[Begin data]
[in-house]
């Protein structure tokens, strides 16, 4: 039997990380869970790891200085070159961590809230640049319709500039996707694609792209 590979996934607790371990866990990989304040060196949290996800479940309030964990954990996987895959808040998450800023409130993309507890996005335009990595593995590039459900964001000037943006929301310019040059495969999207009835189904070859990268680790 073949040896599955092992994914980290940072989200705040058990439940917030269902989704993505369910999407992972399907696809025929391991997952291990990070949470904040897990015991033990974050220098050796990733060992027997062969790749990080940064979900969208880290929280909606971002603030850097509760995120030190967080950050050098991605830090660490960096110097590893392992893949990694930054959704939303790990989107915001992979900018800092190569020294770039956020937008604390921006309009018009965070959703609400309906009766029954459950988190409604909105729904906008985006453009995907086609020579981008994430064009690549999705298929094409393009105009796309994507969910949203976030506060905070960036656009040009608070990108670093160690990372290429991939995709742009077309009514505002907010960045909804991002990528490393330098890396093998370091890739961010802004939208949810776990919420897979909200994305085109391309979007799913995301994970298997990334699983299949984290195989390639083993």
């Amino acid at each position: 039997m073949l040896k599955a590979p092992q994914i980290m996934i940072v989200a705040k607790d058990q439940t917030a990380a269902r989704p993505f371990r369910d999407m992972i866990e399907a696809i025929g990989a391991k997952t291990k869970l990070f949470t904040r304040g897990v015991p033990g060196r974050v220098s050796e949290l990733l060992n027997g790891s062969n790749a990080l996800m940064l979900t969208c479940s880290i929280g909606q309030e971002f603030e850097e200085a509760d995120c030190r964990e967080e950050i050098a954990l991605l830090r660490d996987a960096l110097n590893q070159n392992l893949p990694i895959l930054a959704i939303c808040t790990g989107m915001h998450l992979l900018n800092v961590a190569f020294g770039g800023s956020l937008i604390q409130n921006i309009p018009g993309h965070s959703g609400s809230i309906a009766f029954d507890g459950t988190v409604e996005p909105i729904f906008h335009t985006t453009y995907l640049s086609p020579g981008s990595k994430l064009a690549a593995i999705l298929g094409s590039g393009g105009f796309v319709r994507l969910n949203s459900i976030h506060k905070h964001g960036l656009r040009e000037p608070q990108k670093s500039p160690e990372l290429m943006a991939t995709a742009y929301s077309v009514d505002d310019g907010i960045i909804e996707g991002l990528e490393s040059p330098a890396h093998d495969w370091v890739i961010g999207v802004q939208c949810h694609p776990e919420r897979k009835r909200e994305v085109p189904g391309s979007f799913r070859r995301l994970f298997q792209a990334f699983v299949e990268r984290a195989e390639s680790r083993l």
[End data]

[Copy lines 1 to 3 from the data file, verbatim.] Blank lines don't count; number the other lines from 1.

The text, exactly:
[in-house]
């Protein structure tokens, strides 16, 4: 039997990380869970790891200085070159961590809230640049319709500039996707694609792209 590979996934607790371990866990990989304040060196949290996800479940309030964990954990996987895959808040998450800023409130993309507890996005335009990595593995590039459900964001000037943006929301310019040059495969999207009835189904070859990268680790 073949040896599955092992994914980290940072989200705040058990439940917030269902989704993505369910999407992972399907696809025929391991997952291990990070949470904040897990015991033990974050220098050796990733060992027997062969790749990080940064979900969208880290929280909606971002603030850097509760995120030190967080950050050098991605830090660490960096110097590893392992893949990694930054959704939303790990989107915001992979900018800092190569020294770039956020937008604390921006309009018009965070959703609400309906009766029954459950988190409604909105729904906008985006453009995907086609020579981008994430064009690549999705298929094409393009105009796309994507969910949203976030506060905070960036656009040009608070990108670093160690990372290429991939995709742009077309009514505002907010960045909804991002990528490393330098890396093998370091890739961010802004939208949810776990919420897979909200994305085109391309979007799913995301994970298997990334699983299949984290195989390639083993």
């Amino acid at each position: 039997m073949l040896k599955a590979p092992q994914i980290m996934i940072v989200a705040k607790d058990q439940t917030a990380a269902r989704p993505f371990r369910d999407m992972i866990e399907a696809i025929g990989a391991k997952t291990k869970l990070f949470t904040r304040g897990v015991p033990g060196r974050v220098s050796e949290l990733l060992n027997g790891s062969n790749a990080l996800m940064l979900t969208c479940s880290i929280g909606q309030e971002f603030e850097e200085a509760d995120c030190r964990e967080e950050i050098a954990l991605l830090r660490d996987a960096l110097n590893q070159n392992l893949p990694i895959l930054a959704i939303c808040t790990g989107m915001h998450l992979l900018n800092v961590a190569f020294g770039g800023s956020l937008i604390q409130n921006i309009p018009g993309h965070s959703g609400s809230i309906a009766f029954d507890g459950t988190v409604e996005p909105i729904f906008h335009t985006t453009y995907l640049s086609p020579g981008s990595k994430l064009a690549a593995i999705l298929g094409s590039g393009g105009f796309v319709r994507l969910n949203s459900i976030h506060k905070h964001g960036l656009r040009e000037p608070q990108k670093s500039p160690e990372l290429m943006a991939t995709a742009y929301s077309v009514d505002d310019g907010i960045i909804e996707g991002l990528e490393s040059p330098a890396h093998d495969w370091v890739i961010g999207v802004q939208c949810h694609p776990e919420r897979k009835r909200e994305v085109p189904g391309s979007f799913r070859r995301l994970f298997q792209a990334f699983v299949e990268r984290a195989e390639s680790r083993l």